Dynamic Message Resolution in Objective C
Objective-C is a minimalistic extension of the C programming language. Minimalistic in the sense that the syntactic extensions can be summarized on just a few pages (all the keywords with an
@ in front of them). However, Objective-C also features a very powerful and versatile runtime environment that offers capabilities far beyond other systems.
Many object-oriented programming languages rely on object identities to be known at compile time, others can handle if object identities are resolved at runtime using introspection APIs. But the Objective-C runtime goes even further: even methods can be dynamically added and handled on the fly!
I started to play around and share the results below — a class can handle messages that were never declared in its interface. That works even if there are no methods corresponding to these messages at the time the classes were compiled! Admittedly, these features are not used frequently. Still, they are ubiquitous in the Core Data framework where all properties are declared as
Example Project for macOS
Asking the Boss to Get Work Done
Let’s start with the following code fragment:
This is really a non-exciting piece of code and the only thing looking odd about it is the use of
performSelector instead of the natural way of
[theBoss completeWork]. (The semantics of the object model seems a little odd, too – or who would design a class called “boss” and expect it to complete work?) It starts to get more exciting, however, when we have a look at the interface of the class
This class has no means of actually completing the work – there is no method declaration for doing so! (This makes the semantic of the object model a little more reasonable, but screws up the syntax.) At this point the reason for using
performSelector above also becomes clear: This code would not compile as the lexical analyzer knows that there is no method
completeWork and the way to get around this limitation is by using the
This still does not help as
WSBoss cannot handle the message and thus the code would simply crash. But we can actually get around this problem elegantly:
The trick is to forward the message to an instance of
WSEmployee instead of handling it herself. This approach will forward all messages sent to an instance of
WSBoss to the
worker says she can handle them (which it does by answering
worker cannot handle them (which includes the case that
nil) it will be forwarded to
WSBoss’s superclass which would result in an exception eventually.
Note that we need to override both
methodSignatureForSelector: as well as
forwardInvocation: methods for this approach to work!
How Work Really Gets Done
At this point we just need to let the instance of
WSEmployee do the work and everything will be fine. Still, we can do the same trick again:
WSEmployee still cannot handle the original message and thus cannot get anything done! Of course, he could simply try to forward the message elsewhere (where it still would not get done), but as our model is simply a small business with a single worker only, further delegation is not possible. Instead, the worker needs to get anything done that comes her way. This is how she does it:
The worker needs to implement a class method named
resolveInstanceMethod which takes a selector – a datatype representing a message signature – and returns whether or not it can handle that message. The runtime function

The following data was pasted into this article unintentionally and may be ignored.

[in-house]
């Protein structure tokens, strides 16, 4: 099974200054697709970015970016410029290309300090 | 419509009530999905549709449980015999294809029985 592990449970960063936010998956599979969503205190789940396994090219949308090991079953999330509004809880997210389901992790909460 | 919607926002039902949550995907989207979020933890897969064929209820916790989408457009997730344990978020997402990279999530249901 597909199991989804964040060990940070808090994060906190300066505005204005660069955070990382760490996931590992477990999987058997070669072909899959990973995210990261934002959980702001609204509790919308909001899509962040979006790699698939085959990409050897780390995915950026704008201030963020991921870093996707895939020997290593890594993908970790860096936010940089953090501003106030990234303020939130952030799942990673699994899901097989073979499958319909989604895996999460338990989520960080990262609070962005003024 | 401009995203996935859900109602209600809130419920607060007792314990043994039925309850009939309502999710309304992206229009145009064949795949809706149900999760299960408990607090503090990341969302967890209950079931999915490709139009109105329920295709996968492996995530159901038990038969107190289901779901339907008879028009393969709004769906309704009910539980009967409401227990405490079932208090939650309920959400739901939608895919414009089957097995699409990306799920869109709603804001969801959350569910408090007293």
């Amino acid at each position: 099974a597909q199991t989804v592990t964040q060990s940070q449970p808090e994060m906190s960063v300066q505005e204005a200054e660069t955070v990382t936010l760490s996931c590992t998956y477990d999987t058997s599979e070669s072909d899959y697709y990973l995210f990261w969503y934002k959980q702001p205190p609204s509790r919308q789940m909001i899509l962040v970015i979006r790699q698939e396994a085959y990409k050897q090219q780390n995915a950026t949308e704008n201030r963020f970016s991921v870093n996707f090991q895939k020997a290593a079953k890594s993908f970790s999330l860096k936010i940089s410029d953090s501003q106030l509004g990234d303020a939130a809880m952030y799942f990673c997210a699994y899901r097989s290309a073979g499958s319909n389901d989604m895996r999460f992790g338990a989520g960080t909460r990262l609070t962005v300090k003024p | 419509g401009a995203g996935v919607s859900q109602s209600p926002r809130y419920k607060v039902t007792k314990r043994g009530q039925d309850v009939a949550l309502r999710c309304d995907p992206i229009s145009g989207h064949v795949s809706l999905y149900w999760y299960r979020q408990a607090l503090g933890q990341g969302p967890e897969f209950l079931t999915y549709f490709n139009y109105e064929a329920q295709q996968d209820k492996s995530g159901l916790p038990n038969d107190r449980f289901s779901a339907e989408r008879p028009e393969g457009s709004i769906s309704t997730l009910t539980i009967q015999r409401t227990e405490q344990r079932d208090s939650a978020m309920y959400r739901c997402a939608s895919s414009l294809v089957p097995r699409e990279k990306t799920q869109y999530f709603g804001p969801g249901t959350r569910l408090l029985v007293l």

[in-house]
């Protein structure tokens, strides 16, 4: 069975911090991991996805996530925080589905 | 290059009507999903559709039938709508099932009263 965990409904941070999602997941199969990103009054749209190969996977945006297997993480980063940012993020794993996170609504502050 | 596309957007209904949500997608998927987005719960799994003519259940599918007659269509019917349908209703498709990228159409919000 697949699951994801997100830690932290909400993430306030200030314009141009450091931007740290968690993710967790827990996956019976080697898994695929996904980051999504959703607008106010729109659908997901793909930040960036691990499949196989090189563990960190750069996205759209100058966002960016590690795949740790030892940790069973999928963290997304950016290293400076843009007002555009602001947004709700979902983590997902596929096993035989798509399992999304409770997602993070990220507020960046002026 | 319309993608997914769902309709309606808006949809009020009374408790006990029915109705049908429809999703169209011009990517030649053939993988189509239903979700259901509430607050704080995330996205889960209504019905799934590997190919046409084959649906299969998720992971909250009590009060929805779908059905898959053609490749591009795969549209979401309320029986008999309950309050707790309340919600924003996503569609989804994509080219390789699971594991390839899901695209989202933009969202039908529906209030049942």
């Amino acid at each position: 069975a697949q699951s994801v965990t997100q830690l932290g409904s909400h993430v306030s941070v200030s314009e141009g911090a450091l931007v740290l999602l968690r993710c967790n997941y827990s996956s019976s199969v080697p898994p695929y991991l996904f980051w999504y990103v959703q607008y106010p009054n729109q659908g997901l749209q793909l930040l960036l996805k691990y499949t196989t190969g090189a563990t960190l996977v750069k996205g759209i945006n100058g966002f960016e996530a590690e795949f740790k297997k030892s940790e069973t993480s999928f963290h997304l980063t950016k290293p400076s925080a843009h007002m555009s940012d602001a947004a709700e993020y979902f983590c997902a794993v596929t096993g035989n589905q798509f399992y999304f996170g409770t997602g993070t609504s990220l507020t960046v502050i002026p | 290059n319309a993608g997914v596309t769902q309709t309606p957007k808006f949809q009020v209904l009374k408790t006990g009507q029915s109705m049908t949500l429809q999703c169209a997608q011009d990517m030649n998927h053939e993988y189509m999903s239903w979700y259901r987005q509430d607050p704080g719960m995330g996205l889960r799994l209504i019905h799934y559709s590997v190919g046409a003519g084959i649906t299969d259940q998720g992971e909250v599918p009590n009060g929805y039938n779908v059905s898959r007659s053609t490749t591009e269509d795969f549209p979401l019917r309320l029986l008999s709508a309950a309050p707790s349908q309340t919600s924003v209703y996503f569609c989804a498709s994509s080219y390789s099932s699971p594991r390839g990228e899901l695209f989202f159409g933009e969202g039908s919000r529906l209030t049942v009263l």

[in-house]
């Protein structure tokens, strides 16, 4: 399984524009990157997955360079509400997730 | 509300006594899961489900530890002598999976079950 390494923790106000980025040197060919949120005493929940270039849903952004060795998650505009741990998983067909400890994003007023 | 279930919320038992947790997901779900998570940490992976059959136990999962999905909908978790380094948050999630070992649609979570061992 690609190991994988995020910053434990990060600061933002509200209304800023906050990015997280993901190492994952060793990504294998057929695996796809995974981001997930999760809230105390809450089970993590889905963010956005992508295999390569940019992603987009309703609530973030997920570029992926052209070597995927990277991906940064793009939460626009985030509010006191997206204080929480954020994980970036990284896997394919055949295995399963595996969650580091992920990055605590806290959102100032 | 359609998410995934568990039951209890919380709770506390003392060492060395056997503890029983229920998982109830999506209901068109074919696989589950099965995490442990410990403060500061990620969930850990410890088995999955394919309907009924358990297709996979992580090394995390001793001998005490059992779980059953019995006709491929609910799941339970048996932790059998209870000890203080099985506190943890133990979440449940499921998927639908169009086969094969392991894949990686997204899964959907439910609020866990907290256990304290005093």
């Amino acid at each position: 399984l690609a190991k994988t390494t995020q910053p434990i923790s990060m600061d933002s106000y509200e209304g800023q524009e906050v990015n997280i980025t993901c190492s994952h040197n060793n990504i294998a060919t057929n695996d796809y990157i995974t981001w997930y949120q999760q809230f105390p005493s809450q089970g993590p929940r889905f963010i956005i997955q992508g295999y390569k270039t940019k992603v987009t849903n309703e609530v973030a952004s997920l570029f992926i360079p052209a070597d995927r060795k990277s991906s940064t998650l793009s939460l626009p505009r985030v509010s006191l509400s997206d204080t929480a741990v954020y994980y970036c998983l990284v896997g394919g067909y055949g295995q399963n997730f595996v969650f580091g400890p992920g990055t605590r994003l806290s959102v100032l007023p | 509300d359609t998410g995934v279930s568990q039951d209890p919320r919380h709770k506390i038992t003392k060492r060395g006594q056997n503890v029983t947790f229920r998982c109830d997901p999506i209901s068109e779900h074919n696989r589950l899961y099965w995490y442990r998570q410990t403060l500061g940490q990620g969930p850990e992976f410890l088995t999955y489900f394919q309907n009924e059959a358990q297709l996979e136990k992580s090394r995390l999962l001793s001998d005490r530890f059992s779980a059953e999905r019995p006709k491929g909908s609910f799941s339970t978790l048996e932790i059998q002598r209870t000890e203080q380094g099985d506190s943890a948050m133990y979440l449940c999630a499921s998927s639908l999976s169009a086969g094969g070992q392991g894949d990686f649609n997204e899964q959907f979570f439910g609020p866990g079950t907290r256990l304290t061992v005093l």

class_addMethod shows how an instance method is added to the class that can handle the message and will be called subsequently. The declaration of this function is in
objc/runtime.h so we need to import this header file.
Note that the function is a mere C function that does not return any value — we still need to worry about whether the function actually does the work it was supposed to do. (In our model the employee simply claims to have done them, but if that is really what we wanted is another issue!)
A Working Example
How does it all play out? Suppose, we instantiate a boss and a worker, set the
worker property of the boss and then send several messages her way:
If we do not set the
worker property of
theBoss the code would raise an exception. Otherwise, any message we send
theBoss will be forwarded to
aWorker who will handle everything that comes her way.
Completely Dynamical Objects and Messages
We can do even more! Up to this point we have assumed that the object names and messages are at least known at compile-time even though their interfaces were not. We can drop even this requirement and construct our classes and selectors entirely from strings (these could be read in at runtime). This does not give Objective-C the full power of a true
eval-statement, but it is the closest any dialect based on C can get:
In this case the class name
WSBoss, the configuration (setting the
worker property) as well as the actual job to be done (the message
anotherJob) is taken from strings. Finally, the
anotherJob message is handled by the poor employee who now has to deal with two different bosses! (Still, she does a pretty good job responding to everything she gets!)
It is also possible to extend this case to messages with more than two parameters and with non-object scalar data types. This requires the use of
NSInvocation directly – which, of course, can also be done dynamically!
In this post I have been playing with an advanced features of the Objective-C runtime — the ability to resolve message dynamically at runtime, even if the corresponding methods were unknown at compile time (or even development time)! Such behavioris used only in very specific cases (like for Core Data), but we should be aware they exist in case we might ever need them. For further information see the complete developer documentation on Apple’s site.
The source code of this project is available on github.com.